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2005 Indira Gandhi National Open University (IGNOU) M.B.A Business Administration MS25 : MANAGING CHANGE IN ORGANISATIONS Question paper

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2005 Indira Gandhi National Open University (IGNOU) M.B.A Business Administration MS25 : MANAGING CHANGE IN ORGANISATIONS Question paper
MANAGEMENT PROGRAMME Term-End Examination

December, 2005

MS25 : MANAGING CHANGE IN ORGANISATIONS

Time: 3 hours
Maximum Marks: 100
(Weightage 70%)

Note : (i) There are two Sections A and B

(ii) Section A consists of two sets. Set I is to be attempted by students who have registered for MS-25 before January, 2004. Set II is to be attempted by students who have registered for MS-25 from January, 2004 onwards.

(iii) Attempt any four questions from Section A, each carrying 15 marks.

(iv) Section B is compulsory for all and carries 40 marks.

SECTION A

(Set I)

(Pre-Revised)

1. Discuss the process of transformational change and the steps involved in it. Illustrate an instance where such a change was brought about.

2. What is an organizational intervention ? Briefly discuss the methods of task force and internal facilitator development with examples.

3. Describe the role of an internal change agent and its significance. Discuss the skills required for a successful change agent.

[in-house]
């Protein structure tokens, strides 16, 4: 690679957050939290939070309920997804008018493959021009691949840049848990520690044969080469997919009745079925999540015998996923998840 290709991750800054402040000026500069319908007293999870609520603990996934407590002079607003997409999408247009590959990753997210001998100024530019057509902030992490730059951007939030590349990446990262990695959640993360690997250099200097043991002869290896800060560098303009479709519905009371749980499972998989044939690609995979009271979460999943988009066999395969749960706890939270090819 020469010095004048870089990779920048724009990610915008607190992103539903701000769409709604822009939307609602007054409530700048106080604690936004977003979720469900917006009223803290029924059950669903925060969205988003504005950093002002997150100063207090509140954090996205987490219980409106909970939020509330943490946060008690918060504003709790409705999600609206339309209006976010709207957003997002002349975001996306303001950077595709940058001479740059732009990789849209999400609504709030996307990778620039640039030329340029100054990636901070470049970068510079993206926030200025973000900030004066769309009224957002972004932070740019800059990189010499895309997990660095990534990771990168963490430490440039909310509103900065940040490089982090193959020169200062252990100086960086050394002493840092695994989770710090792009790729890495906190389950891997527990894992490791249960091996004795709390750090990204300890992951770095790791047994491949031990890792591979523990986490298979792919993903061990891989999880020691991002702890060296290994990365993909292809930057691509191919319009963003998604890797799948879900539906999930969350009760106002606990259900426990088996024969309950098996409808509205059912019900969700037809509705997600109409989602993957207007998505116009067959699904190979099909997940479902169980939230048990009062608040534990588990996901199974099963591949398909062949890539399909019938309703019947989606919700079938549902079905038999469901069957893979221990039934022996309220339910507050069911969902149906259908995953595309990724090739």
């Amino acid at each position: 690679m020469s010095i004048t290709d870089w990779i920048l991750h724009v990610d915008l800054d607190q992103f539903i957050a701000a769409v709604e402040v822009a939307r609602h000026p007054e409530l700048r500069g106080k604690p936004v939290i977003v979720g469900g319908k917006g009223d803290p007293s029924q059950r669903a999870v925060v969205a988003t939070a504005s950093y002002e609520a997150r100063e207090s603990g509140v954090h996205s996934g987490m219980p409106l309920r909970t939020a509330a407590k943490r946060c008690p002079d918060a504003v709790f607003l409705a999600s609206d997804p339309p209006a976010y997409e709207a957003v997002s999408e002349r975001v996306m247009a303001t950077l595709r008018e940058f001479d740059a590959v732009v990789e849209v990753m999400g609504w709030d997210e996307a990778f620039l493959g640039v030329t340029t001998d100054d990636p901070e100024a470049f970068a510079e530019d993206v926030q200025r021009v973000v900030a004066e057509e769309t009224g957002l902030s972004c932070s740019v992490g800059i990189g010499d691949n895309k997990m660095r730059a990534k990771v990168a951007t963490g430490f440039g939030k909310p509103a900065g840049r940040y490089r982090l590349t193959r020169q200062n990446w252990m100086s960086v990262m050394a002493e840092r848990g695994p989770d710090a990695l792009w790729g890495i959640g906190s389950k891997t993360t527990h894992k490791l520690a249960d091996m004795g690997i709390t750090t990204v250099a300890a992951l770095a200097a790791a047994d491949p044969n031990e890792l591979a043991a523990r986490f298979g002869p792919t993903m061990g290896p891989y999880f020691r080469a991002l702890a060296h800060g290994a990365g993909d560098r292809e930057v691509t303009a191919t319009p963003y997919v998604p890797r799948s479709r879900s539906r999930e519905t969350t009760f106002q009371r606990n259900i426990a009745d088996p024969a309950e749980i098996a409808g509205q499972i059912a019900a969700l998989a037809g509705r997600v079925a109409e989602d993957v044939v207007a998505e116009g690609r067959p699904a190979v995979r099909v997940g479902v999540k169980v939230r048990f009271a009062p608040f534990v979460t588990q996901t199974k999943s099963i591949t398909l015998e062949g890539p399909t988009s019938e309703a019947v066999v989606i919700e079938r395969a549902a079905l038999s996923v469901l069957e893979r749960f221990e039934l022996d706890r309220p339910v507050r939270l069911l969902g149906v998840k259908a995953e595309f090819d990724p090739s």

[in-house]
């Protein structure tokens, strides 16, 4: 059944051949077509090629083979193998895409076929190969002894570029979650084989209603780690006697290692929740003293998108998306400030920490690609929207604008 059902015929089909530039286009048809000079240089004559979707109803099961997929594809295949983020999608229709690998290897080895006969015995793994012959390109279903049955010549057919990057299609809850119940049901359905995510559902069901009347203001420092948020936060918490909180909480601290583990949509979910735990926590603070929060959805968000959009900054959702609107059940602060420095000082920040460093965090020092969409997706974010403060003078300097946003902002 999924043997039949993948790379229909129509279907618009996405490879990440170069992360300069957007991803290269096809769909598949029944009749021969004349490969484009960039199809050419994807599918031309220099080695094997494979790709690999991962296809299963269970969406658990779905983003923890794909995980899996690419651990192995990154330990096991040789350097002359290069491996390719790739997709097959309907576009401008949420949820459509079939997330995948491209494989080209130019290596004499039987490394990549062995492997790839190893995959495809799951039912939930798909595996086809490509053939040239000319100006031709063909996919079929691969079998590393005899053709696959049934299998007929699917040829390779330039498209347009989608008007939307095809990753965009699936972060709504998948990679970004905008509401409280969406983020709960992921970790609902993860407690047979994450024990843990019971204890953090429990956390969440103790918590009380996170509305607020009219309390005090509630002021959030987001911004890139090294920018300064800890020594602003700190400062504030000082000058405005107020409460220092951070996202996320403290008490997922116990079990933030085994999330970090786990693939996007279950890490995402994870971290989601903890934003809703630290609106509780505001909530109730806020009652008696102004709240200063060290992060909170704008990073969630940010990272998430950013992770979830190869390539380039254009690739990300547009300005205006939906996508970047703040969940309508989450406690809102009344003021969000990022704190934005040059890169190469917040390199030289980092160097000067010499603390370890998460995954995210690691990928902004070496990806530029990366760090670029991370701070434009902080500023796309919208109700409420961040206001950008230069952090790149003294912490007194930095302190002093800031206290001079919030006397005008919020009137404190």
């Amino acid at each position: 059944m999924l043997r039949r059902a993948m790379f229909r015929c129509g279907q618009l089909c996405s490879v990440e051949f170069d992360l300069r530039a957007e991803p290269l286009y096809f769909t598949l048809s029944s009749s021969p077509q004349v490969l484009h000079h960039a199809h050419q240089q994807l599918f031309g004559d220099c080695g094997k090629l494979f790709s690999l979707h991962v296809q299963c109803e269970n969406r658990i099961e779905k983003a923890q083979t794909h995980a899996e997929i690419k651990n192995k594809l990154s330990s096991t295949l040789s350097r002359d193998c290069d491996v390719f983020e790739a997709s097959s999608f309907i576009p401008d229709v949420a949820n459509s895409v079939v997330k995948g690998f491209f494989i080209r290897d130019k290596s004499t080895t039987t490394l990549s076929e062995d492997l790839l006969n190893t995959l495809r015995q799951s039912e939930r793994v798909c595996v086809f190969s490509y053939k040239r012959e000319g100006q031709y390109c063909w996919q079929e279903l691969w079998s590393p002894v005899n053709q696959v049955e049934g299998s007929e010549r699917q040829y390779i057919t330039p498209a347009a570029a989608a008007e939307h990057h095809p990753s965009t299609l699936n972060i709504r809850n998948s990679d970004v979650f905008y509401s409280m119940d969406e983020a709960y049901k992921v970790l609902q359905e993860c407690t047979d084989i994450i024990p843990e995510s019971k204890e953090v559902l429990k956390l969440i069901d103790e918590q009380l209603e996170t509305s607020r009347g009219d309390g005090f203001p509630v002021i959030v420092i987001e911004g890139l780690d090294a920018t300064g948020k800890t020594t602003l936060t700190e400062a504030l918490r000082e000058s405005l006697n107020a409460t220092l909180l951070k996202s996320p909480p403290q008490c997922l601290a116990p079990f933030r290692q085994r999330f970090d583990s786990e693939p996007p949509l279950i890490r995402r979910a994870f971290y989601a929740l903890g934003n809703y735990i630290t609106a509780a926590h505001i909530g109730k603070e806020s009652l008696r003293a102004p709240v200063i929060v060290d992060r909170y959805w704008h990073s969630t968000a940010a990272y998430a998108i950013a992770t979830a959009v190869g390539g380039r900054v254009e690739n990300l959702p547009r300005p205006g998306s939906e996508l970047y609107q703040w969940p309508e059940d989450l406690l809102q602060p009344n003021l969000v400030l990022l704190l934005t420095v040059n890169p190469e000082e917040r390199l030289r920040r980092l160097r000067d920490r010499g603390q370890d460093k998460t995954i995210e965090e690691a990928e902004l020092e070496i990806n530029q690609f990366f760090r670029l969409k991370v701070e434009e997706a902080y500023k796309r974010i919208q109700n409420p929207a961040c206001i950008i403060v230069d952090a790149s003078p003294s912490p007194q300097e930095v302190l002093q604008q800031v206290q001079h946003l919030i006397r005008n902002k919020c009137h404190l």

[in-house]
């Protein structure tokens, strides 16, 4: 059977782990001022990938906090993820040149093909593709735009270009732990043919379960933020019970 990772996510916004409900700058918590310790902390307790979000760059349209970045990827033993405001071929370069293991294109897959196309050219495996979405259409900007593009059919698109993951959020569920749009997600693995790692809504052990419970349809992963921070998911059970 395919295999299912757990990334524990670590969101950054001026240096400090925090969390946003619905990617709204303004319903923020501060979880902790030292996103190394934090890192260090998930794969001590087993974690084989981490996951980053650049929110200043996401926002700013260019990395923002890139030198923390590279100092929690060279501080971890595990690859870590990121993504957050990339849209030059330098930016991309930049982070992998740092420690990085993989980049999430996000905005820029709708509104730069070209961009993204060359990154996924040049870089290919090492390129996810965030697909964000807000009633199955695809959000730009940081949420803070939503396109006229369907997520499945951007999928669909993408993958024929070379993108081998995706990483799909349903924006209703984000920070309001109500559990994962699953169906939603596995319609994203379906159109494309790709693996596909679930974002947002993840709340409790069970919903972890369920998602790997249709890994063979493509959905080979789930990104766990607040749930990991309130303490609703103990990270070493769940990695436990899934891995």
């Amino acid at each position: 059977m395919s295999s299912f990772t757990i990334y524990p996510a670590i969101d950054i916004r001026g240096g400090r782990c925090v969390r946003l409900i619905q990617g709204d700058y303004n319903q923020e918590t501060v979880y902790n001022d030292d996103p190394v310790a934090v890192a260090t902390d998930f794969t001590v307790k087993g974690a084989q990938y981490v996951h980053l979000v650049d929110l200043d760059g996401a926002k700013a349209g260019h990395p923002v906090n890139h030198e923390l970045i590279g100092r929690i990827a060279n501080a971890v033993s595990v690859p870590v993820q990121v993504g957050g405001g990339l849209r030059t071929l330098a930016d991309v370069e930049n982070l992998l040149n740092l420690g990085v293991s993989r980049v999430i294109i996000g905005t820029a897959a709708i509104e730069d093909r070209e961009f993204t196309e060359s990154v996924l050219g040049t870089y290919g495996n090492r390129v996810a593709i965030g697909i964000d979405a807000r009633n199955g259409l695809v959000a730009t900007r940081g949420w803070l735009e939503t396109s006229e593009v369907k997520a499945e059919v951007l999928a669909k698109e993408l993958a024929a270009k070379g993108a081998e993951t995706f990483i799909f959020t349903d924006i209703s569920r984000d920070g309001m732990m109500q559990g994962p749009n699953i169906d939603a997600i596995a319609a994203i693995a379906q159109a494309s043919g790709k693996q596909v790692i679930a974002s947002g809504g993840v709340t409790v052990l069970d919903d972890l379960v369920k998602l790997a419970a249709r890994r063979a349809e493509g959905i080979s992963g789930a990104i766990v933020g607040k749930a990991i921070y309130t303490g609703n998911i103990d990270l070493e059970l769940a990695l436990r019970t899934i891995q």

4. What are the reasons for the failure of implementation of change interventions ? What interface would you suggest between management and employees in such an instance?

5. Write short notes on any three of the following :

(i) Work redesign
(ii) Sources of resistance to change
(iii) Observation method
(iv) Role of chief implementor to change
(v) Role efficacy

SECTION A

SET (II) (Revised)

1. Why do people and organisations resist change? Describe few methods of managing resistance to change.

2. Justify the process of change evaluation and briefly discuss its process Highlight action research in evaluating change.

3. Discuss the role of business process re-engineering in organisational change and critically evaluate it's significance.

4. Discuss the factors of a successful company in continuously adapting to change. Illustrate.

5. Write short notes on any three of the following :

(i) Turn-around management
(ii) Mergers and Acquisitions
(iii) Role negotiation technique
(iv) Transactional analysis
(v) Role of a leader in change management

SECTION B

6. Read the following case carefully and answer the questions given at the end :

TransAct Insurance Corporation (TIC) provides automobile insurance throughout the south-eastern United States. Last year a new president was brought in by TIC'S Board of Directors to improve the company's competitiveness and customer service. After spending several months assessing the situation, the new president introduced a strategic plan to improve TIC'S competitive position. He also replaced three vice presidents. Ram Kumar was hired as vice president of claims, TIC's largest division with 1,500 employees, 50 claims center managers, and 5 regional directors.